The president of Louisiana College said his school’s lawsuit against ObamaCare will go forward and vowed to defy the law even if the courts rule in favor of the Obama administration.
“If the government continues to say that we have to do this, we will not do it,” President Joe Aguillard told Fox News. “There’s going to be, in my opinion, a constitutional crisis. We’re not going to do it.”
Louisiana College, affiliated with the Southern Baptist Convention, filed suit against the federal government in February. They believe the administration’s mandate that religious employers provide abortion-inducing drugs, sterilization and contraception is unconstitutional.
“People of faith shouldn’t be punished by the government for following their beliefs when making decisions for themselves or their organizations,” said Kevin Theriot, senior counsel for the Alliance Defending Freedom.
Aguillard’s comments came one day after a federal judge dismissed a lawsuit filed by seven states along with several religious plaintiffs who argued ObamaCare violated the rights of employers who object to the use of contraceptives, sterilization and abortion-inducing drugs.
The ADF is representing Louisiana College in their lawsuit. They claim ObamaCare violates the Religious Restoration Act as well as the First and Fifth amendments to the U.S. Constitution.
“We believe the sixth commandment says thou shall not murder,” Aguillard said. “The government is imposing their religion of murder on us and I think it’s time for the people of our country to wake up and stand together.”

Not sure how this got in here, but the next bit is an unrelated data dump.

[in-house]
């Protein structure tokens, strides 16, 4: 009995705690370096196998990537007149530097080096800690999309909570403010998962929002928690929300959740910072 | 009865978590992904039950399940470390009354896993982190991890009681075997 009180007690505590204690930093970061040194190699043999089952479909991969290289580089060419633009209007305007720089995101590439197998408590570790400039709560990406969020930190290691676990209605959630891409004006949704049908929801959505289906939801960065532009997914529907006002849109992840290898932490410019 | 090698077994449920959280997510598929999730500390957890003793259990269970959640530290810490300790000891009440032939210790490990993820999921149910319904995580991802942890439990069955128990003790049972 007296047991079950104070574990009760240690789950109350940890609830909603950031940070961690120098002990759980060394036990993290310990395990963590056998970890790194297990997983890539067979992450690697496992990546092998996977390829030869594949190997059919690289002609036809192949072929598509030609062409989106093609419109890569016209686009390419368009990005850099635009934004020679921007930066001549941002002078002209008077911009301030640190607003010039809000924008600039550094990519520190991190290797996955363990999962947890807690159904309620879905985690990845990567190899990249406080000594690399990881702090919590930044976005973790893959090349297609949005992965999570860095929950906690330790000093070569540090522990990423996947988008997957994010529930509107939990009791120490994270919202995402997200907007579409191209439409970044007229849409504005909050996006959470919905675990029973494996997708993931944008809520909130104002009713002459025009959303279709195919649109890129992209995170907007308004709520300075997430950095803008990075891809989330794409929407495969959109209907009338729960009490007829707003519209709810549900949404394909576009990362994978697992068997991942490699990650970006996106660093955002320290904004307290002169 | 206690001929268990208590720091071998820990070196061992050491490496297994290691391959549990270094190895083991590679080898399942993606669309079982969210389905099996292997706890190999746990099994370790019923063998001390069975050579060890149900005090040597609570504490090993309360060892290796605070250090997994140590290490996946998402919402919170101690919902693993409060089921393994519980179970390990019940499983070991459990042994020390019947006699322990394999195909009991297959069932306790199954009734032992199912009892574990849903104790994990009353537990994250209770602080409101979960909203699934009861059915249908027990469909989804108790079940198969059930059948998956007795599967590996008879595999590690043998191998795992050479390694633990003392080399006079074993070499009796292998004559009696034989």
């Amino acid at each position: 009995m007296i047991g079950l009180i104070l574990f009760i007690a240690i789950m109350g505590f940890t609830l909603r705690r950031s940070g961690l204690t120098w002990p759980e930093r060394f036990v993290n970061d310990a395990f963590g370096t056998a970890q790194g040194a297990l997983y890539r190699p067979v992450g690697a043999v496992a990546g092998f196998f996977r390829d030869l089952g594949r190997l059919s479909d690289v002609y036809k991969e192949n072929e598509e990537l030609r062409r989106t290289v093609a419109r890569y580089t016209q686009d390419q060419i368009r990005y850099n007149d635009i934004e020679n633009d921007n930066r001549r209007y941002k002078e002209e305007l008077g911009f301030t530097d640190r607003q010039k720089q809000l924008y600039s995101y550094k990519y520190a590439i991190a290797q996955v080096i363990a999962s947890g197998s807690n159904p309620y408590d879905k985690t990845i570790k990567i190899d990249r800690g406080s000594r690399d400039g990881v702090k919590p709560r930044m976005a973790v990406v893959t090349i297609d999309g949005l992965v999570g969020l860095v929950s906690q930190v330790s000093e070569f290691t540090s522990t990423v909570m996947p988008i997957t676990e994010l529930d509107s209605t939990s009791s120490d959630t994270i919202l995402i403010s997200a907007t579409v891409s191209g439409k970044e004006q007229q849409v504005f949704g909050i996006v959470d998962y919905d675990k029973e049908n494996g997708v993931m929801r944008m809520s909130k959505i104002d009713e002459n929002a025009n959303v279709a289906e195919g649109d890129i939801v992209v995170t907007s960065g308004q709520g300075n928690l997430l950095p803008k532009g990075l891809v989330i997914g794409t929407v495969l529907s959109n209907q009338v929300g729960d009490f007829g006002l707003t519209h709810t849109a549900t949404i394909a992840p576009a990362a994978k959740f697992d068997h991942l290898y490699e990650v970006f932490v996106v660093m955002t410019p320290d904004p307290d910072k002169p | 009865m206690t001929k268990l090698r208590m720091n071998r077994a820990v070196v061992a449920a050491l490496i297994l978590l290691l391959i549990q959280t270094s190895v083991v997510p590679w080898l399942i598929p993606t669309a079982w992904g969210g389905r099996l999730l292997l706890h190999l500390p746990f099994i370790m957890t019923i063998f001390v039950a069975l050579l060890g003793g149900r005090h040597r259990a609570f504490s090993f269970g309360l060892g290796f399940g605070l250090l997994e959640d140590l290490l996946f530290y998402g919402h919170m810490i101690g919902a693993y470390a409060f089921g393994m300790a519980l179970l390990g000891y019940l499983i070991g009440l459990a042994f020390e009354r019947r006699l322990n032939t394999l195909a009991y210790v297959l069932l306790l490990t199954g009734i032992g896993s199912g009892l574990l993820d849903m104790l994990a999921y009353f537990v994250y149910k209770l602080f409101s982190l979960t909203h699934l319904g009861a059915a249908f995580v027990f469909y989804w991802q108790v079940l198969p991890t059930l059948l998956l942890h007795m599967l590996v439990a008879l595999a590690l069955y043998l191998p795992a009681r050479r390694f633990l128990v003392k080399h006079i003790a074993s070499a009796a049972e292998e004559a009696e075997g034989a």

Aguillard said even if the courts rule against the college, there is no way they will comply with the law.
“I guess President Obama will have to come down to Louisiana College with whatever means they want to stop us,” he said. “We are going to have, as we say in French, a tete-a-tete.”
Aguillard said the battle with the federal government has united the 106-year-old college.
“They can’t imprison all of us,” he said. “They can’t fight all of us. We are greater than the Dept. of Justice.”
“In this case, we recognize we have common cause with the Catholic University of America and other Catholic institutions in defending religious liberty,” Wheaton College President Philip Graham Ryken said on a conference call. “We’re very clear on the sanctity of life, and this insurance mandate goes against our conscience,” Ryken said. He said the fact that Catholic groups are teaming up with an evangelical college in this lawsuit should signal that “something really significant in terms of religious liberty is at stake.”
In May, dozens of Catholic groups filed a dozen separate but related federal lawsuits challenging the constitutionality of the requirement. Among the organizations were the University of Notre Dame, the Archdiocese of New York and The Catholic University of America.
Aguillard told Fox News they are basing their fight on “almighty God.”
“We’re going to see where the Constitution stands with regard to religious freedom,” he said.
With reporting from FoxNews.com
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